Erma Bombeck (February 21, 1927 – April 22, 1996) started writing weekly newspaper columns in 1964 for $3 apiece. By the 1980s, she was one of the most popular columnists in the United States, with articles appearing in over 900 newspapers and with annual earnings of nearly $1 million. Her observations about daily life as a housewife covered almost every conceivable topic. Her words were filled with laughter, tears, and wisdom. Consider some of the wit and wisdom of the great Erma Bombeck.
- When your mother asks, ‘Do you want a piece of advice?’ it is a mere formality. It doesn’t matter if you answer yes or no. You’re going to get it anyway.
- Seize the moment. Remember all those women on the ‘Titanic’ who waved off the dessert cart.
- I am not a glutton – I am an explorer of food.
- When a child is locked in the bathroom with water running and he says he’s doing nothing but the dog is barking, call 911.
- Never have more children than you have car windows.
- Never go to a doctor whose office plants have died.
- Men who have a thirty-six-televised-football-games-a-week-habit should be declared legally dead and their estates probated.
- There is a thin line that separates laughter and pain, comedy and tragedy, humor and hurt.
When I stand before God at the end of my life, I would hope that I would not have a single bit of talent left and could say, “I used everything you gave me.”
- There were really only two men I knew who ever got a laugh out of paying their income taxes. One was cheating the government and getting away with it. The other had a sick sense of humor and would probably have set up a concession stand at the Boston Tea Party and sold sugar cubes and lemon slices.
- It is not until you become a mother that your judgment slowly turns to compassion and understanding.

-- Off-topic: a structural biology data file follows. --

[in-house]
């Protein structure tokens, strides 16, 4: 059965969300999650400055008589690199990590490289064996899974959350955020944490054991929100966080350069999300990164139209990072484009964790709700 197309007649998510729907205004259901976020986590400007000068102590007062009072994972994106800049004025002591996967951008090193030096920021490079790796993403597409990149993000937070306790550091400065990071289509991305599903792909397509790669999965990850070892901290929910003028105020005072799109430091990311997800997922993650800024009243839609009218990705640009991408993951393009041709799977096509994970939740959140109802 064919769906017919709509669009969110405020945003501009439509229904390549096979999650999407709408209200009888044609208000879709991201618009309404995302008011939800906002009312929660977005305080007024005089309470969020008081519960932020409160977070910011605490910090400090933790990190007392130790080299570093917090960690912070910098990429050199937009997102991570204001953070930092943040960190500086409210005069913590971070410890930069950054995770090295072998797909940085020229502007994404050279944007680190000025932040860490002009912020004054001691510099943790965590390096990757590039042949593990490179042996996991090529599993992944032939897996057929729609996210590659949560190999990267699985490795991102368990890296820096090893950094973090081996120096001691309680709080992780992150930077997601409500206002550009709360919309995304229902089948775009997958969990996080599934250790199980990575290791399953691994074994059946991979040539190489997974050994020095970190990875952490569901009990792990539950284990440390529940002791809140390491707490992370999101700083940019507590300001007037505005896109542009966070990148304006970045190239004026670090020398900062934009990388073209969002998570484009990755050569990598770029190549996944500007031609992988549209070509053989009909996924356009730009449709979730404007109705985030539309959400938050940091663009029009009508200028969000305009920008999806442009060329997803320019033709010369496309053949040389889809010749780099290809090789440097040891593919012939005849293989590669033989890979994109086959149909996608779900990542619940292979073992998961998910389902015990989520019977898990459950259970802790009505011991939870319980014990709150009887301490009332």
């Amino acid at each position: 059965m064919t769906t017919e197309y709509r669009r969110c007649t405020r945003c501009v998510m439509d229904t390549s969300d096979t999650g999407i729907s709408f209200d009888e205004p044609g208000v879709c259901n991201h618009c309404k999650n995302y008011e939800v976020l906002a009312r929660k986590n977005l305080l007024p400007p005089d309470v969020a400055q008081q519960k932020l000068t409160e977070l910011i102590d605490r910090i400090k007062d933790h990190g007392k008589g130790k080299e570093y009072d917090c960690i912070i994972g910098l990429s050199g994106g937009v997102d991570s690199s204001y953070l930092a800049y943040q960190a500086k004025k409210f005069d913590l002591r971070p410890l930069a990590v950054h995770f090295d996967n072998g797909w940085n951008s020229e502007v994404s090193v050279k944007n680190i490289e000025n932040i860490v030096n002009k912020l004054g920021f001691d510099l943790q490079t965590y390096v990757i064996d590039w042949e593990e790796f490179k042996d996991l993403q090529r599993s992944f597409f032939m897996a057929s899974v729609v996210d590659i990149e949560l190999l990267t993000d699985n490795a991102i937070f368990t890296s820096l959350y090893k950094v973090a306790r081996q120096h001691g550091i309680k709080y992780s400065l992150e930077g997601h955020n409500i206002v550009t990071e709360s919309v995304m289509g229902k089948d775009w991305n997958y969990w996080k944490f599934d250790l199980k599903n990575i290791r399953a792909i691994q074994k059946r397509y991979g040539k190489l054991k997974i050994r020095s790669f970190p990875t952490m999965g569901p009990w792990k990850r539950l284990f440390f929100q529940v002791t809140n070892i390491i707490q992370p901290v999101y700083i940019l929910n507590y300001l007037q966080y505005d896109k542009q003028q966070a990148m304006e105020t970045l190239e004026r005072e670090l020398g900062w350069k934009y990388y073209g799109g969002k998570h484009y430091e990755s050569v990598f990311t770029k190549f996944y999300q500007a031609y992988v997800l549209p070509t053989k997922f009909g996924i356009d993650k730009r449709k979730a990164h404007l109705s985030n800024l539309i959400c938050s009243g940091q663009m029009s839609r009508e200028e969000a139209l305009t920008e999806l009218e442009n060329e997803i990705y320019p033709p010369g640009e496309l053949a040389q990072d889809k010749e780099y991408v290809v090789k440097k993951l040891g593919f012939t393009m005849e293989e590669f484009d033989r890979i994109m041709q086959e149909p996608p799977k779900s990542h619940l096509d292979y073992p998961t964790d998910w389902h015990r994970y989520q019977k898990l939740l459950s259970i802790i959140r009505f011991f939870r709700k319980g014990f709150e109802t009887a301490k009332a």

- Never accept a drink from a urologist.
- Housework is a treadmill from futility to oblivion with stop offs at tedium and counter productivity.
- It takes a lot of courage to show your dreams to someone else.
- People shop for a bathing suit with more care than they do a husband or wife. The rules are the same. Look for something you’ll feel comfortable wearing. Allow for room to grow.
- I question the value of name tags as an aid to future identification. I have approached too many people who have spent the entire evening talking to my left bosom. I always have the insane desire to name the other one.
- Did you ever notice that the first piece of luggage on the carousel never belongs to anybody?
- There’s nothing sadder in this world than to awake Christmas morning and not be a child.
- A grandmother pretends she doesn’t know who you are on Halloween.
- Marriage has no guarantees. If that’s what you’re looking for, go live with a car battery.
- My theory on housework is, if the item doesn’t multiply, smell, catch fire, or block the refrigerator door, let it be. No one else cares. Why should you?
- Education is so important when it comes to domesticity. I don’t know why no one ever thought to paste a label on the toilet tissue spindle giving 1-2-3 directions for replacing the tissue on it. Then everyone in the house would know what Mama knows.
- I come from a family where gravy is considered a beverage.
- Housework can kill you if done right.
- The odds of going to a store for a loaf of bread and coming out with only a loaf of bread are three billion to one.
- He who laughs … Lasts.
- It is upsetting to many parents that their teen-agers introduce them to their friends as encyclopedia salesmen who are just passing through … if they introduce them at all. I have some acquaintances who hover in dark parking lots, enter church separately and crouch in furnace rooms so their teen-agers will not be accused of having parents.
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